‘Design is a competitive advantage’: How three banks are integrating design into customer experience

Despite all the hype around transformative technologies or the fact that consumers aren’t actually using any “fintech,” the dinosaurs of the financial world are changing from the inside out, putting the customer experience before their business — and design thinking is at the forefront of that.

It’s optimistic, but also just a new way (for banks) of doing business. They’ve realized they no longer dictate how they do business and what they produce; their customers do. In a digital world filled with choice, banks’ customers need choice, empathy and ease of use designed into every interaction they have with the bank — and they need to deliver on that quickly, before their competitors, which now include retailers and other non-banks.

Design thinking is moving bank operations away from “managing” and more toward innovating. For example, banks co-create products with customers in order to integrate their feedback more quickly and more frequently, instead of some far off time when a product s due for an upgrade. They’re deliberately hiring teams with diverse backgrounds to reflect the diverse customers they serve and build solutions with empathy, instead building teams of people with similar backgrounds and strengths. When they build new products, they’re collaborating with other parts of the organization and even with other financial services providers, instead of working independently in silos that don’t communicate with each other, which drags the delivery process at every stage.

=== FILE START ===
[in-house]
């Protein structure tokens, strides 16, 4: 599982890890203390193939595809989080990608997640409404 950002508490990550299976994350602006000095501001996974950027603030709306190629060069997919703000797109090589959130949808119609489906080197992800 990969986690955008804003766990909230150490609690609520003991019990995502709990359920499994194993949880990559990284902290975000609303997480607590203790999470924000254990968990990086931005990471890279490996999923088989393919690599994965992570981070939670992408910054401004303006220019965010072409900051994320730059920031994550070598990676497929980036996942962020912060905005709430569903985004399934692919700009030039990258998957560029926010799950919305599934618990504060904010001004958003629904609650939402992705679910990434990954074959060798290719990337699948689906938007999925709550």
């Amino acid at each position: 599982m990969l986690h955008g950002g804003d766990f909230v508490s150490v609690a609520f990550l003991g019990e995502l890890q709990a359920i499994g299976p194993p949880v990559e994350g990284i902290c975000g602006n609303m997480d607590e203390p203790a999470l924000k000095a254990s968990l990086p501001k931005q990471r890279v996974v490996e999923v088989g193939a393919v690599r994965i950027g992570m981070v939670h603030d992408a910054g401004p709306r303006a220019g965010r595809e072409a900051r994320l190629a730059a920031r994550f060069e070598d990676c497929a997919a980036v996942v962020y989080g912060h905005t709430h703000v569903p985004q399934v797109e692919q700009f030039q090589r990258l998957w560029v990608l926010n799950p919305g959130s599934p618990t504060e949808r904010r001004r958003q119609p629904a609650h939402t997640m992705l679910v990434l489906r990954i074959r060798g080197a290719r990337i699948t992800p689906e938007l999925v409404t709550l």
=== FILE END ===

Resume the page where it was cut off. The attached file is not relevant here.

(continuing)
“There is no greater trojan horse to change an organization than design thinking,” said Stephen Gates, head of Citi Design. “Especially with something where there are lawyers, regulators… Part of what we had to do was change thinking, not behavior. If it’s new behavior on old thinking, we didn’t really change anything.”

Here are three banks going all in on their design people — finding experts, training non-experts, cultivating internal communities — to make their organizations and customer interactions stronger.

Read the full story on tearsheet.co

https://digiday.com/?p=243117

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